Infrastructure systems for energy and buildings are fundamental drivers of economic growth (SDGs 1, 7, 8 and 9), transport and telecommunications systems enhance social inclusiveness (SDGs 4, 5 and 10), while access to water and food is contingent to human health and wellbeing (SDGs 2, 3 and 6).
Integrated, systems-level approaches holistically consider the economic, social, and environmental implications of infrastructure planning and development, enabling optimization of the cross-sectoral benefits and trade-offs that sustainable infrastructure can yield.
In 2015, the adoption of the 2030 Agenda for Sustainable Development represented an urgent call for action. Coming together, world leaders agreed upon a roadmap for future action, and the 17 SDGs established a blueprint for peace and prosperity for people and planet, and the achievement of a better and more sustainable future for all. Four years on, the foundations for the attainment of these objectives are now being built, and infrastructure lies at the heart of this process.
In March 2019, the UN Environment Assembly (UNEA) passed a resolution on sustainable infrastructure (UNEP/EA.4/L.6) which urges countries to consider the wider impacts of their infrastructure planning and development. The resolution is the first to directly engage infrastructure as a distinct concept, and presents a timely reminder of infrastructure’s fundamental role in determining the future paths our planet takes.
The resolution highlights the centrality of infrastructure to the achievement of the 2030 Agenda. While only explicitly considered under SDG 9, which addresses resilient infrastructure in relation to inclusive and sustainable industrialization and innovation, infrastructure also underpins each of the other socioeconomic SDGs. Infrastructure systems for energy and buildings are fundamental drivers of economic growth (SDGs 1, 7, 8 and 9), transport and telecommunications systems enhance social inclusiveness (SDGs 4, 5 and 10), while access to water and food is contingent to human health and wellbeing (SDGs 2, 3 and 6).
At the same time, however, infrastructure also has direct and indirect relationships with the environment. Throughout each phase of its existence, infrastructure affects, and is affected by, ecological conditions. Poorly planned infrastructure can therefore place enormous pressures on ecosystems and natural resources, and the long lifespan of most infrastructure assets compounds this by locking-in environmentally unsustainable choices for both our own and future generations. To protect the planet of tomorrow, then, we must first make the right infrastructure decisions today.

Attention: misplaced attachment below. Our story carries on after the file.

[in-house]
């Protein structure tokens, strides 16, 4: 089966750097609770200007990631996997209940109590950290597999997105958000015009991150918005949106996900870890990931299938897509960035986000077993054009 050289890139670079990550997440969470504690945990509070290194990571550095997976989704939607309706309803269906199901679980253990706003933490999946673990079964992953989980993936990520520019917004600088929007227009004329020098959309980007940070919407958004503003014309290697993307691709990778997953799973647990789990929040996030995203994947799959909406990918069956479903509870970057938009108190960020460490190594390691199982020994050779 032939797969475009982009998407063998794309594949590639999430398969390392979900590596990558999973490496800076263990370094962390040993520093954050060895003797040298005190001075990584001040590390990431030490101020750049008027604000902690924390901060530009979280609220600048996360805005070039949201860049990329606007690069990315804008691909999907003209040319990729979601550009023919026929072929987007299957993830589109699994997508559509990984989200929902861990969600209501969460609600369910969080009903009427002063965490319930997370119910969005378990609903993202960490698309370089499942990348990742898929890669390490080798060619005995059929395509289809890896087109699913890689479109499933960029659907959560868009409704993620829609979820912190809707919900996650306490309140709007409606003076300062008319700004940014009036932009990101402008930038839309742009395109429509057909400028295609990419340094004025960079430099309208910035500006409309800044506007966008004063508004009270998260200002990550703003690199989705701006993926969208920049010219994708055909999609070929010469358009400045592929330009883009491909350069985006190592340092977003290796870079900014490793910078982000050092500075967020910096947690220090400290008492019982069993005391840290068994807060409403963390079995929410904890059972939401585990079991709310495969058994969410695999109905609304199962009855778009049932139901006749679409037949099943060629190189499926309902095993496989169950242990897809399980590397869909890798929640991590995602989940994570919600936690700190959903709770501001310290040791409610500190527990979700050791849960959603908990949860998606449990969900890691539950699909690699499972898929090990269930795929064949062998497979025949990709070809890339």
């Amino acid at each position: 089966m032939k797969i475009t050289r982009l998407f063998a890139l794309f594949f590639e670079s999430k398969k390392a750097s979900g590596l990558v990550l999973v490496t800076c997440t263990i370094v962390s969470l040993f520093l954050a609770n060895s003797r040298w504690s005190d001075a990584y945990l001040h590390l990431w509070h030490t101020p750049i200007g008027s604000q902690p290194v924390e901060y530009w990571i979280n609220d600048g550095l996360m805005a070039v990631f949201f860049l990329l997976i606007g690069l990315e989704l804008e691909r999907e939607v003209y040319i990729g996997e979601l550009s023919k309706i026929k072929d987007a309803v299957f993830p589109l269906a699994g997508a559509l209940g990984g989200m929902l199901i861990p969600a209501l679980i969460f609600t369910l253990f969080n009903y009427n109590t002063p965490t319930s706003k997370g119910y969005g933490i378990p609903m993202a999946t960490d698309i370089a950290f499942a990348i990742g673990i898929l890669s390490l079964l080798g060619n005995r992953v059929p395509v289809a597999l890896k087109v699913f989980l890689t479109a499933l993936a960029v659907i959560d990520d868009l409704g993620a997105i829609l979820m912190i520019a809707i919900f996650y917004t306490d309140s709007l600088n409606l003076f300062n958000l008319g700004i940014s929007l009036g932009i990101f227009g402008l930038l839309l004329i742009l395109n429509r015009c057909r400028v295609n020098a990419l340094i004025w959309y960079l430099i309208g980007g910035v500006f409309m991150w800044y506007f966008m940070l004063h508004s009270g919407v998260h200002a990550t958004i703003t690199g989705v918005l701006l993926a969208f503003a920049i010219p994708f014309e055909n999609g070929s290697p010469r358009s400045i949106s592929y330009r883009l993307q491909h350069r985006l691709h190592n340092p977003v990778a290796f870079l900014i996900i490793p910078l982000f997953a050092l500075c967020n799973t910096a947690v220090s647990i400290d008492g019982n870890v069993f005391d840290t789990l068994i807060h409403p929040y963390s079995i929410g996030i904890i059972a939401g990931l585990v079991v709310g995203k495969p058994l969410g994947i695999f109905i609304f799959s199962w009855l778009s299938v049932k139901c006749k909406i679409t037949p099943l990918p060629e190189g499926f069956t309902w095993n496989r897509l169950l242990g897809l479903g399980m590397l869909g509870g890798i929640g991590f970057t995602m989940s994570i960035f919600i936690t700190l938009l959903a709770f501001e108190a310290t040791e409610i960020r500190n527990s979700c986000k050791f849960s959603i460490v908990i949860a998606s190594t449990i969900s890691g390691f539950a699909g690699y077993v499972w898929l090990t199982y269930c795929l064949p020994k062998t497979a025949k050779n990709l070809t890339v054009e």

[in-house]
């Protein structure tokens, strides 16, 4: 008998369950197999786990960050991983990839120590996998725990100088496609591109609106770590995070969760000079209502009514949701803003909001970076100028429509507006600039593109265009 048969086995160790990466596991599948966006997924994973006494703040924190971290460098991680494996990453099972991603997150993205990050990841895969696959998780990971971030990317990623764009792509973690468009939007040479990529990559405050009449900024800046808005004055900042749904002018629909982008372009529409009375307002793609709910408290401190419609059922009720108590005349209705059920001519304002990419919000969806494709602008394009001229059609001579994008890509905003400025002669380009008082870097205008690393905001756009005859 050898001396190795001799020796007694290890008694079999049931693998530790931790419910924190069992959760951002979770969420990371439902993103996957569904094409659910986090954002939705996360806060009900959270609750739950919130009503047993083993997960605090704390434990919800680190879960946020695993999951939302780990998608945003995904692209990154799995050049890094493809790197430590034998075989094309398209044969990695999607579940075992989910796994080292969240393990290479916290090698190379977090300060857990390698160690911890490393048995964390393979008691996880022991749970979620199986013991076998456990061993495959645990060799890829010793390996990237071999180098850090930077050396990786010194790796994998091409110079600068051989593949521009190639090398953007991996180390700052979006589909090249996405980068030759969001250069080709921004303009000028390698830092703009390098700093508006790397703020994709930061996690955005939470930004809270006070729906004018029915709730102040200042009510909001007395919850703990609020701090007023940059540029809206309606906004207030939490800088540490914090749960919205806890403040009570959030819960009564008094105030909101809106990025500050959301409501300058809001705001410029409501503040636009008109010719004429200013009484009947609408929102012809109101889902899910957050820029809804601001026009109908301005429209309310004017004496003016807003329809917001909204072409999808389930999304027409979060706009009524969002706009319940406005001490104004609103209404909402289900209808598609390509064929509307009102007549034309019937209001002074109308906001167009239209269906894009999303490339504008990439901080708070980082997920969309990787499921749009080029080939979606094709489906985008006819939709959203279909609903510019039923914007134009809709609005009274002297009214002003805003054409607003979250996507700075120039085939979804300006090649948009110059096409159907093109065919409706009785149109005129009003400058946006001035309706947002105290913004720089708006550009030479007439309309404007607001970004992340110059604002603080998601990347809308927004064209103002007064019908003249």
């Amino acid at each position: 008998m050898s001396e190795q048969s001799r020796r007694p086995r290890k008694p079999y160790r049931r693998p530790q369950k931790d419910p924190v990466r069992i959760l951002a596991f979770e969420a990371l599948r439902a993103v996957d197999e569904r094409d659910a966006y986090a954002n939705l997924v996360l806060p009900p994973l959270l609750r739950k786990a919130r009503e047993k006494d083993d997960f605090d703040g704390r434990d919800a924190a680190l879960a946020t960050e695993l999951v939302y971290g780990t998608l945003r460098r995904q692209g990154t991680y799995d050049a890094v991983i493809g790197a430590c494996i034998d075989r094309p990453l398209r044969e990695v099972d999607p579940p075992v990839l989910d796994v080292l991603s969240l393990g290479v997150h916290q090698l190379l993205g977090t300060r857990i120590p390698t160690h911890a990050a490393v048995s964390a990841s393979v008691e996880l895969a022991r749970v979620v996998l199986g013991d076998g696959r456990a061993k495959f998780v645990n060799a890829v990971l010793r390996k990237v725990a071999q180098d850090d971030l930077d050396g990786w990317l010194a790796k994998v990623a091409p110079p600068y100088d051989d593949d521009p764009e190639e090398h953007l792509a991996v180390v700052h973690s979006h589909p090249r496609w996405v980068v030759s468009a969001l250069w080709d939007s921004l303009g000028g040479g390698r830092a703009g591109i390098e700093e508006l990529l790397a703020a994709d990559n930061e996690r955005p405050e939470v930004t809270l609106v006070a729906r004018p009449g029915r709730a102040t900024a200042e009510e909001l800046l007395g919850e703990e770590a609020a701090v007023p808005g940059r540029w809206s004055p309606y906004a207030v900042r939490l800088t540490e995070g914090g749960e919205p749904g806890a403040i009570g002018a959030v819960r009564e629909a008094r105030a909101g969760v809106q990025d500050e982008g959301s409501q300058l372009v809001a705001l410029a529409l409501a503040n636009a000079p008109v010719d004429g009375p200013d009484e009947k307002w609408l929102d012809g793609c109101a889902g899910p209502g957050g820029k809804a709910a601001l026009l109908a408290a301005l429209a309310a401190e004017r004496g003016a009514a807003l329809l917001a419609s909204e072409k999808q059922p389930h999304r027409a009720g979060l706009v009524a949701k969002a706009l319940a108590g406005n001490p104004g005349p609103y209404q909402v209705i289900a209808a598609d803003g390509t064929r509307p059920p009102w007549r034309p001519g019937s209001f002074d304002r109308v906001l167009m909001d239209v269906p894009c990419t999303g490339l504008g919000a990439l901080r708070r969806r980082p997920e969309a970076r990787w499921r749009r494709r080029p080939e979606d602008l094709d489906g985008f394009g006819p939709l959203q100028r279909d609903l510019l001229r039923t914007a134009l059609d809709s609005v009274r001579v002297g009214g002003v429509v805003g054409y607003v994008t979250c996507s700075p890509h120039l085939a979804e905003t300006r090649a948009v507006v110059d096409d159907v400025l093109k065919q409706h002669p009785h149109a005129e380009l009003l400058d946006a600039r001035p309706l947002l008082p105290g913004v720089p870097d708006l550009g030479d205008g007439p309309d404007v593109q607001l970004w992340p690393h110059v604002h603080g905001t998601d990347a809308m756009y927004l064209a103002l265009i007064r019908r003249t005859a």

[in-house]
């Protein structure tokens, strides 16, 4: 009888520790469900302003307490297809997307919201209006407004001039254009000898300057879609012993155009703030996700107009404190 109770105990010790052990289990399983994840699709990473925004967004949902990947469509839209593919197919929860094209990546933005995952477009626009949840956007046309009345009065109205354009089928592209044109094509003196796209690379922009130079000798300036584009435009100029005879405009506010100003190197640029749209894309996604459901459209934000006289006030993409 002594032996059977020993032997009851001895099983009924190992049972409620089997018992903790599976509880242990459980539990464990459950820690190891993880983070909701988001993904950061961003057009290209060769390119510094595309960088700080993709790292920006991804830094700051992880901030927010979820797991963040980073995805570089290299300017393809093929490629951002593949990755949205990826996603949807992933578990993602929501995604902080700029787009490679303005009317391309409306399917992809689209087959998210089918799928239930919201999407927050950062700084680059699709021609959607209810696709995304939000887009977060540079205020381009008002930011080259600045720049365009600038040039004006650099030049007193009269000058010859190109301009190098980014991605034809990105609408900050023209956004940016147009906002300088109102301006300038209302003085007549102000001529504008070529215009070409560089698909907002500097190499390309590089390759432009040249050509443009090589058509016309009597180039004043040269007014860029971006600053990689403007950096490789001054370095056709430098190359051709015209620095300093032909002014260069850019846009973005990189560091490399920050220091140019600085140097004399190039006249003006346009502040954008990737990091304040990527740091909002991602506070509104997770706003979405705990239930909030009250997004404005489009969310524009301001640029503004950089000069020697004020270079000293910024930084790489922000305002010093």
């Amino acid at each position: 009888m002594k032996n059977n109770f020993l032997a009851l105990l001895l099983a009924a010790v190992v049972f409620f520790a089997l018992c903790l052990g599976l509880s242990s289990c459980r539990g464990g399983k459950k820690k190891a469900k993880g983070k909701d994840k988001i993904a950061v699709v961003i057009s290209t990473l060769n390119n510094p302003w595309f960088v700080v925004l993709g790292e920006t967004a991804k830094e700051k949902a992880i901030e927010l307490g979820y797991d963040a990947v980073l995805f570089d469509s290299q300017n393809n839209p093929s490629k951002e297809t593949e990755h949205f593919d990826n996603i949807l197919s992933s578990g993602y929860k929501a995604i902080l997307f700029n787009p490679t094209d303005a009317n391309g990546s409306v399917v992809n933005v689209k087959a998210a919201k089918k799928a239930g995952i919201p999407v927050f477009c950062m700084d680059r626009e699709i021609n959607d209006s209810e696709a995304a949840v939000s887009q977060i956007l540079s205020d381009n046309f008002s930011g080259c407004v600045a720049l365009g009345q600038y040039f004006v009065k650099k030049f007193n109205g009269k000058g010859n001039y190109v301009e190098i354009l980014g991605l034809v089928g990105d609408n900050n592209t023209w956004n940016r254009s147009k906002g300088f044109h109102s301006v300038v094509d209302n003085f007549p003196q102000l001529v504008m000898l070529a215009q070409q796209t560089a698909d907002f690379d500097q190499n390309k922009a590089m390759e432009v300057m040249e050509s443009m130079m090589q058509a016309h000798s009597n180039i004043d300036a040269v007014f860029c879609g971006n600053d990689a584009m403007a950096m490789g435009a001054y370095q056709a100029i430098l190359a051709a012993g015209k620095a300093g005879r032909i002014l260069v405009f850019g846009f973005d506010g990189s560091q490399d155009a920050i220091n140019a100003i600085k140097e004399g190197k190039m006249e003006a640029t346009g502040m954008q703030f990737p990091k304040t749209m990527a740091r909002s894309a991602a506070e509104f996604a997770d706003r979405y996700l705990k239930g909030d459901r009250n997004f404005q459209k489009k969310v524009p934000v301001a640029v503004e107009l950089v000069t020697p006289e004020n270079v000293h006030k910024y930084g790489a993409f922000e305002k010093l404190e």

Conveniently, this nexus means that if the right decisions are made, extraordinary results can be achieved across each of the SDGs. Yet doing so will require the adoption of integrated, systems-level approaches that holistically consider the economic, social, and environmental implications of infrastructure planning and development, enabling optimization of the cross-sectoral benefits and trade-offs that sustainable infrastructure can yield.
Such approaches share three key characteristics. First, they consider the interconnections among infrastructure systems, sectors, levels of governance, and spatial scales, as well as the environmental, social, and economic strands of sustainable development, across the entire life-cycle of infrastructure systems (i.e. from early planning to decommissioning). Second, they consider these interconnections as far as upstream in the decision-making process as possible, when alternatives are still technically, politically, and economically feasible. And third, they incorporate stakeholder consultation and public participation from the very outset of the process, so that as broad a range of potential opportunities and challenges as possible is captured in the planning and development analysis.
While integrated, systems-level approaches to sustainable infrastructure planning and development are by no means a novel concept, country-level adoption up to this point has been slow. In this context, the UNEA has requested that UN Environment prepare a report on best practices for sustainable infrastructure, drawing on the wide body of existing normative guidance and identifying any gaps in the existing knowledge.
In response, UN Environment has convened an Expert Working Group to lead the work on this task. The Group will hold its first meeting in May 2019, and will be charged with producing a consolidated normative guidance document on integrated, systems-level approaches to the planning and development of sustainable infrastructure. The document will seek to develop a set of overarching principles that can be applied to inform sustainable infrastructure policymaking at the global level, while acknowledging that diverse national situations and circumstances call for tailored approaches that can be developed in alignment with these.
Operating under the umbrella of UN Environment’s Sustainable Infrastructure Partnership, the Expert Working Group will now look to build upon the momentum generated by the recent Geneva Forum for Sustainable Infrastructure, and the UN Environment Management Group’s Nexus Dialogue on the same topic. These and other forums have recognized that integrated, systems-level approaches to sustainable infrastructure can be a catalyst for achieving the required transformational change the 2030 Agenda promotes and, in so doing, help achieve a better and more sustainable future for all – people and planet.
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This article was written by Colm Hastings, Intern, UN Environment (Resources and Markets Branch).